Turnover Problems in Sales? The Issue is Recruitment, Not Pay

In yesterday’s Advisor, Featured Consultant Joseph DiMisa warned against a $2-million mistake—hiring the wrong salesperson. Today, we discuss how he addressed a sales force turnover problem.

Case Study: Company Situation

A large high-tech firm was experiencing a significant amount of annual turnover by their sales reps, says DiMisa, who is senior vice president and the head of the Sales Force Effectiveness Practice at Sibson Consulting. Initial analysis showed that the cost associated with the company’s turnover was more than $50 million a year in direct and indirect costs.

The company hired Sibson to review their compensation plans in order to determine how to adjust compensation to retain and attract the right sales talent. But the analysis of 2 years’ worth of sales rep data showed that compensation wasn’t the problem.

The first chart shows the turnover by tenure bucket. The company realized that most of their turnover occurred in the first year.

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Turnover by Tenure Bucket

Further study showed that the turnover was concentrated among those in the poorer performing quartiles.

And the second chart shows performance over time for the 25th, median, and 75th percentiles of performers.

Performance over Time

The top line represents the 75th percentile of performance, the middle line, median performance, and the bottom line, the 25th percentile of performance. The vertical axis is the percent of quota achieved.

What became clear was that the top performers showed themselves early—by the third month on the job, they reached quota and continued to meet and exceed quota. The median performers were likely to meet quota by the sixth month and were likely to continue to achieve quota.

The interesting thing they found was that those who did not achieve about 60 percent of quota by the third month were likely to never reach quota.

Why are you keeping your investments on those in the 25th percentile who will never get to quota? DiMisi asks. The strategy for the lower-performing group is to develop a performance plan at that early stage and exit them soon after, DiMisi says.

The overall conclusion of the study was that the recruiting and onboarding processes needed more attention, not the incentive system. To develop recruiting strategies, focus on the skills and competencies possessed by the top group, he says.

Of course, compensation is still important, and it doesn’t just affect your sales staff—it has huge implications for your entire organization. You want to attract and retain top talent while motivating employees to perform at their best. Making sure your best people are bringing home the bacon is critical to your organization’s success … but so is controlling the bottom line. How can you cook up a way to satisfy everyone?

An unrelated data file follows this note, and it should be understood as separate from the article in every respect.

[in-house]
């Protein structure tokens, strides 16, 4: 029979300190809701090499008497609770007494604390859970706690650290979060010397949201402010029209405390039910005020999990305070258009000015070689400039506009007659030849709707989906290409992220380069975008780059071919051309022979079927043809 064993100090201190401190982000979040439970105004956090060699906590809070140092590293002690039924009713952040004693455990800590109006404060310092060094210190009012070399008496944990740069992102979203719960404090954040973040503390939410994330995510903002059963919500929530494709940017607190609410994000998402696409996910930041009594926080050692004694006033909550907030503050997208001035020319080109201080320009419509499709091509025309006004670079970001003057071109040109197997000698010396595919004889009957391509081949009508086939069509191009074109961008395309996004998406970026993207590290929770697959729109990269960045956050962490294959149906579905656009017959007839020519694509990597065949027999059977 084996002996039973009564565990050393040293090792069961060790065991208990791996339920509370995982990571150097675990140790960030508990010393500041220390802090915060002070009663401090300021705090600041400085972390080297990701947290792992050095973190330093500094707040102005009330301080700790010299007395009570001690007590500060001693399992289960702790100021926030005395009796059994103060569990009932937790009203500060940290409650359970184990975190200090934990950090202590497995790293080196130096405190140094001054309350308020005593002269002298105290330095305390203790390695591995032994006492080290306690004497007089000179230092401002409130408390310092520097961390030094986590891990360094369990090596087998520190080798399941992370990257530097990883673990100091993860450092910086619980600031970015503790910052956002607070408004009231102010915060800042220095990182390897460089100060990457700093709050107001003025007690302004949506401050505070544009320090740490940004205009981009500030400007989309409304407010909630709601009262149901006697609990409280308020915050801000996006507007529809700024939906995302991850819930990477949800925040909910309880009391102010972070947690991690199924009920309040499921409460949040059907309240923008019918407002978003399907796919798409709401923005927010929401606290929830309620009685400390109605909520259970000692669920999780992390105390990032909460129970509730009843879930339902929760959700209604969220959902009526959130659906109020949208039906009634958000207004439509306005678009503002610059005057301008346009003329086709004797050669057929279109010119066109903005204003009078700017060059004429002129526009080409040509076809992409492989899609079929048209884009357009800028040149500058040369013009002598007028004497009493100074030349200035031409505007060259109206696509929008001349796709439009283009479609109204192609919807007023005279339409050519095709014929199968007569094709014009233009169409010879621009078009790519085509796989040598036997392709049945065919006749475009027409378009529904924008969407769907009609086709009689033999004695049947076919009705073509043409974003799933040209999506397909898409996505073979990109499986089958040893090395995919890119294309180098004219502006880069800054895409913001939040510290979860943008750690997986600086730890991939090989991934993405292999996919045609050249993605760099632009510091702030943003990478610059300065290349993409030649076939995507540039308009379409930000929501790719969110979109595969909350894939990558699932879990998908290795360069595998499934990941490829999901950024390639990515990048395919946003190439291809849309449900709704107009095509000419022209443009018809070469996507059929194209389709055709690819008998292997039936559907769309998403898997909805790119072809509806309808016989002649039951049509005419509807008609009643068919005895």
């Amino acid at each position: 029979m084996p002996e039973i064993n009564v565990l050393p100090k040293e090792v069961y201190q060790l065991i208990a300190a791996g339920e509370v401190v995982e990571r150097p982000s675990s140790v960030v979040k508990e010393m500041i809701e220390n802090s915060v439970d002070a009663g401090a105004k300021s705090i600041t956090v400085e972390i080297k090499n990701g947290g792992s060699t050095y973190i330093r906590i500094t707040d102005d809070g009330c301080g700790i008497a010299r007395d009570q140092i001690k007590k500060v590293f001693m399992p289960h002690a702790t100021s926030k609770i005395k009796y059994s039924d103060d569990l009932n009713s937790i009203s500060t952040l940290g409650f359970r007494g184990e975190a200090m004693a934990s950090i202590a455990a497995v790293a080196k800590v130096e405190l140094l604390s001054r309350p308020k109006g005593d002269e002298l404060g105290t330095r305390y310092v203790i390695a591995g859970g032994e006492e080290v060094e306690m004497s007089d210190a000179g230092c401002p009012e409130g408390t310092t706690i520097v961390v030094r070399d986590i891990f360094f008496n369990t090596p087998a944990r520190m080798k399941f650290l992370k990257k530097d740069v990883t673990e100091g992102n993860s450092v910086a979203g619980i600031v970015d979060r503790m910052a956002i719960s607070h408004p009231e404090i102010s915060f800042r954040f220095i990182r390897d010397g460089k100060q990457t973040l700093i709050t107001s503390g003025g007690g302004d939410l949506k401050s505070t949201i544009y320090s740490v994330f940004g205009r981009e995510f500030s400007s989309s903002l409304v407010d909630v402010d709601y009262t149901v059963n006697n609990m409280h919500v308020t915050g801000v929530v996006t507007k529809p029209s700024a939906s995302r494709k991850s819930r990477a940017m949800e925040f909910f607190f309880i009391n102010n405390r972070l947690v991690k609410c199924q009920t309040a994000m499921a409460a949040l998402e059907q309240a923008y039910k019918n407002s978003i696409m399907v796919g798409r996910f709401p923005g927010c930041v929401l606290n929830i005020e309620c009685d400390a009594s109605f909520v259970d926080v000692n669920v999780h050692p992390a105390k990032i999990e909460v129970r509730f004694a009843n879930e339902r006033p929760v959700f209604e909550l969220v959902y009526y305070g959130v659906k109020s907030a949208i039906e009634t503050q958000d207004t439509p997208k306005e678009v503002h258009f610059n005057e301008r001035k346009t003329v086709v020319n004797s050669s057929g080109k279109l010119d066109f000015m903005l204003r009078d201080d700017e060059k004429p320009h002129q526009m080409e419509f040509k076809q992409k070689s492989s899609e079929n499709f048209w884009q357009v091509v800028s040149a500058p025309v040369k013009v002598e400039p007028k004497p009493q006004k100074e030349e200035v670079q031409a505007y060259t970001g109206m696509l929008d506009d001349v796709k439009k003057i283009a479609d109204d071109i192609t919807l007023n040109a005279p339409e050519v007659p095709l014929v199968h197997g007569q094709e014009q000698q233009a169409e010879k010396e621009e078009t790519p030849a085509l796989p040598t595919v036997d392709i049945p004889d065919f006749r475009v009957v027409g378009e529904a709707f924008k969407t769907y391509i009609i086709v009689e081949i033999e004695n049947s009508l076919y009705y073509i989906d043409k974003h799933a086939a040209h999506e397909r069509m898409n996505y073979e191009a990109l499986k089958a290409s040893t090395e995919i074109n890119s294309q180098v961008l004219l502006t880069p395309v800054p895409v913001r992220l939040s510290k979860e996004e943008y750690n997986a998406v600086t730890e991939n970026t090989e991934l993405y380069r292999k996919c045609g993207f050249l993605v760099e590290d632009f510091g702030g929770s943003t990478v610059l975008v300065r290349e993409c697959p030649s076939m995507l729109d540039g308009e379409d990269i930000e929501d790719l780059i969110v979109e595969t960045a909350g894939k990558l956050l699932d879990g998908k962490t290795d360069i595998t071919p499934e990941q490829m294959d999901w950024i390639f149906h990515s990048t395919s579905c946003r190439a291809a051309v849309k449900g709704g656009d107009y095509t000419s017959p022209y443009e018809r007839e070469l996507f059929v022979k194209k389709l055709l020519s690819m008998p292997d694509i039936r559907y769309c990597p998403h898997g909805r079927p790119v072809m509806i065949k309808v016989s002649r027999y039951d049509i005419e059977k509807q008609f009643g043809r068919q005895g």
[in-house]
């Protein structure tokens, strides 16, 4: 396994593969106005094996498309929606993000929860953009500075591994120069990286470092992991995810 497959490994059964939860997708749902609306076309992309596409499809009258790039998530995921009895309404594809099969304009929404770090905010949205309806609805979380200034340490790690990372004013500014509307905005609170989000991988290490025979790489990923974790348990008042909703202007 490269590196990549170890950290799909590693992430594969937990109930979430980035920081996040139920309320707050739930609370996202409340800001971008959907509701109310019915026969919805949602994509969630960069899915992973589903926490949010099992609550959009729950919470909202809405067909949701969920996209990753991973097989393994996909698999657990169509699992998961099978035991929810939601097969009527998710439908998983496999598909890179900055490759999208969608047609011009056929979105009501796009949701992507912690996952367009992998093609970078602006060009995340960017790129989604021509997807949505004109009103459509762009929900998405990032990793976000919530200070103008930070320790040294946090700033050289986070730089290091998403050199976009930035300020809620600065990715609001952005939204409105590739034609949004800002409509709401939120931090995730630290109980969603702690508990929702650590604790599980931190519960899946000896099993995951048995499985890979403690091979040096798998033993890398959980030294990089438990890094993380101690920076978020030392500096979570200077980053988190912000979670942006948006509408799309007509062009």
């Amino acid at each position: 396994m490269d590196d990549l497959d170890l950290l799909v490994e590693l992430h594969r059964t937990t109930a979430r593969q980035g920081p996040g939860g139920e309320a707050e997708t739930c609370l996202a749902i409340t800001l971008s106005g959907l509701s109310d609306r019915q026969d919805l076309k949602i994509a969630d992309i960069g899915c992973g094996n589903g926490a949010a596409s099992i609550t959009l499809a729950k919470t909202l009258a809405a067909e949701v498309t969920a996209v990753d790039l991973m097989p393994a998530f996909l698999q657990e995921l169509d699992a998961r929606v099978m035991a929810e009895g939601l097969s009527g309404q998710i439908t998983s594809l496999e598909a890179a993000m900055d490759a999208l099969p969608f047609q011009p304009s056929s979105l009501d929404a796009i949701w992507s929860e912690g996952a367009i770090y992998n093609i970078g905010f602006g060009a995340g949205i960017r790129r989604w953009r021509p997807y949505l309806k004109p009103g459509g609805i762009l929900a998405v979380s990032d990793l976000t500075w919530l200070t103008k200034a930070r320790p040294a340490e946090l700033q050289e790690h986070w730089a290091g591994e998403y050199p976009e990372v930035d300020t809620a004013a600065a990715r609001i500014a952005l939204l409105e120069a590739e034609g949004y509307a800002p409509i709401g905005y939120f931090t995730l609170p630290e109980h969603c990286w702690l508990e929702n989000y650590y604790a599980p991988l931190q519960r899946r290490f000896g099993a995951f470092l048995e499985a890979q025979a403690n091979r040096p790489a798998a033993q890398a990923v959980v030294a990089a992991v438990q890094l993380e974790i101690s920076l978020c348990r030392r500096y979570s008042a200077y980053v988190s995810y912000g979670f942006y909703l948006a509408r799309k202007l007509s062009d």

PayScale, Inc., is here to help with their complimentary ebook, Bring Back the Sizzle: PayScale’s Guide to Comp Plans That Get Workers Fired Up (In a Good Way). Whether it’s your first comp plan or a revamp of an existing one, this eBook will help you produce a comp plan that’s a win/win for both you and your employees.

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With the recipes for success detailed in Bring Back the Sizzle (and some prep time), you can cook up a comp plan from scratch even if you’ve never done it before. You’ll learn how to:

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By the end of this process, you’ll have a comp plan that will minimize your costs to get and retain top talent, drive employees to perform better—and you’ll have the confidence to talk comp with anyone!

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Creator of the largest database of individual compensation profiles in the world (containing 40 million salary profiles), PayScale, Inc., provides an immediate and precise snapshot of current market salaries to employees and employers through its online tools and software. PayScale’s products are powered by innovative search and query algorithms that dynamically acquire, analyze and aggregate compensation information for millions of individuals in real time.